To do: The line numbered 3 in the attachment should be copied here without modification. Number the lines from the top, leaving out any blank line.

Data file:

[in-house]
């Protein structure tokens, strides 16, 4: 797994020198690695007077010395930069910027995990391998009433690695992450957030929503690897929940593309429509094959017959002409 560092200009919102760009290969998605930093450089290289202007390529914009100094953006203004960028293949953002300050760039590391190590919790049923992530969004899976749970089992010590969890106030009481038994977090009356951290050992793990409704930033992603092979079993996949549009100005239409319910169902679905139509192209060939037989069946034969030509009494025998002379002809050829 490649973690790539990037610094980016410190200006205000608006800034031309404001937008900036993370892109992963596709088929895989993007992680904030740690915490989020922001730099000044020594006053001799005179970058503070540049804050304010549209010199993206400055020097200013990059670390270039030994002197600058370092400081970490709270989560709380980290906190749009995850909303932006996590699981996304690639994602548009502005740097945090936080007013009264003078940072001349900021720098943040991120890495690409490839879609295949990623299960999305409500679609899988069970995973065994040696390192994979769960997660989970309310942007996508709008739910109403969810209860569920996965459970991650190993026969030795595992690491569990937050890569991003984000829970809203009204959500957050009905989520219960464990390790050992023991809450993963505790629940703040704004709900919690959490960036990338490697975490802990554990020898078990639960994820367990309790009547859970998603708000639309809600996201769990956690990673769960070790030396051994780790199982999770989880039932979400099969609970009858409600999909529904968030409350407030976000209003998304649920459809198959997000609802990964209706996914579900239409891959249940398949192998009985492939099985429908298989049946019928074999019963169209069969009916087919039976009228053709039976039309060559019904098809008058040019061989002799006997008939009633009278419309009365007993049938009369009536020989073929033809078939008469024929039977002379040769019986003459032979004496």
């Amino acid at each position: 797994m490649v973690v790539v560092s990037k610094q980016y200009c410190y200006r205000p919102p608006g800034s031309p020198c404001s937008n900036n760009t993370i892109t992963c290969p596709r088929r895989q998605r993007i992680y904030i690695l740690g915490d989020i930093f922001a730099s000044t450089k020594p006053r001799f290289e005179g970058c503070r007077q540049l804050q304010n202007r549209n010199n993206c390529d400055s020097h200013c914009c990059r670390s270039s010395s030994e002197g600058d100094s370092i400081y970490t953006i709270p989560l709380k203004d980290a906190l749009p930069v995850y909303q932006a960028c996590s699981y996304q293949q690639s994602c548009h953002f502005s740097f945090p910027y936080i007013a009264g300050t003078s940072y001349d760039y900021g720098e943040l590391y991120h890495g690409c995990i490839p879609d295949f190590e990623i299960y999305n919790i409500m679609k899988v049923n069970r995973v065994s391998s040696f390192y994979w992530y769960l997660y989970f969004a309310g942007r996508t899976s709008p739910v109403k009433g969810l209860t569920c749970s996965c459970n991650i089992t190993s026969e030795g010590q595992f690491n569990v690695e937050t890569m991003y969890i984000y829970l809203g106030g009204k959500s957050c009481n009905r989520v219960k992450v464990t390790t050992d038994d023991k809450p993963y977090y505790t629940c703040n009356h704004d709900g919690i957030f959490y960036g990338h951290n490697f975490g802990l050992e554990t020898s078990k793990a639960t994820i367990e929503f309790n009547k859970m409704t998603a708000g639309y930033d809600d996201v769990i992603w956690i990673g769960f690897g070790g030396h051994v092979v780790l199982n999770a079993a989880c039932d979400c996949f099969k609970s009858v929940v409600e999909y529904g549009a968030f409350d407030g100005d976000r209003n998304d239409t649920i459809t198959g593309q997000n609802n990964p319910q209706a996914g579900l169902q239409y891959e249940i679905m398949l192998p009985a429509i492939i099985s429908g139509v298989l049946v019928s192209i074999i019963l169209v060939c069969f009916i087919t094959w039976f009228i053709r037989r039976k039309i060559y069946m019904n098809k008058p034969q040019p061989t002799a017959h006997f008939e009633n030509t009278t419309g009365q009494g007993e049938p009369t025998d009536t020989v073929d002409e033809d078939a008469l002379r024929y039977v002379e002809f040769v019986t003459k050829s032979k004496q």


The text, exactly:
């Amino acid at each position: 797994m490649v973690v790539v560092s990037k610094q980016y200009c410190y200006r205000p919102p608006g800034s031309p020198c404001s937008n900036n760009t993370i892109t992963c290969p596709r088929r895989q998605r993007i992680y904030i690695l740690g915490d989020i930093f922001a730099s000044t450089k020594p006053r001799f290289e005179g970058c503070r007077q540049l804050q304010n202007r549209n010199n993206c390529d400055s020097h200013c914009c990059r670390s270039s010395s030994e002197g600058d100094s370092i400081y970490t953006i709270p989560l709380k203004d980290a906190l749009p930069v995850y909303q932006a960028c996590s699981y996304q293949q690639s994602c548009h953002f502005s740097f945090p910027y936080i007013a009264g300050t003078s940072y001349d760039y900021g720098e943040l590391y991120h890495g690409c995990i490839p879609d295949f190590e990623i299960y999305n919790i409500m679609k899988v049923n069970r995973v065994s391998s040696f390192y994979w992530y769960l997660y989970f969004a309310g942007r996508t899976s709008p739910v109403k009433g969810l209860t569920c749970s996965c459970n991650i089992t190993s026969e030795g010590q595992f690491n569990v690695e937050t890569m991003y969890i984000y829970l809203g106030g009204k959500s957050c009481n009905r989520v219960k992450v464990t390790t050992d038994d023991k809450p993963y977090y505790t629940c703040n009356h704004d709900g919690i957030f959490y960036g990338h951290n490697f975490g802990l050992e554990t020898s078990k793990a639960t994820i367990e929503f309790n009547k859970m409704t998603a708000g639309y930033d809600d996201v769990i992603w956690i990673g769960f690897g070790g030396h051994v092979v780790l199982n999770a079993a989880c039932d979400c996949f099969k609970s009858v929940v409600e999909y529904g549009a968030f409350d407030g100005d976000r209003n998304d239409t649920i459809t198959g593309q997000n609802n990964p319910q209706a996914g579900l169902q239409y891959e249940i679905m398949l192998p009985a429509i492939i099985s429908g139509v298989l049946v019928s192209i074999i019963l169209v060939c069969f009916i087919t094959w039976f009228i053709r037989r039976k039309i060559y069946m019904n098809k008058p034969q040019p061989t002799a017959h006997f008939e009633n030509t009278t419309g009365q009494g007993e049938p009369t025998d009536t020989v073929d002409e033809d078939a008469l002379r024929y039977v002379e002809f040769v019986t003459k050829s032979k004496q």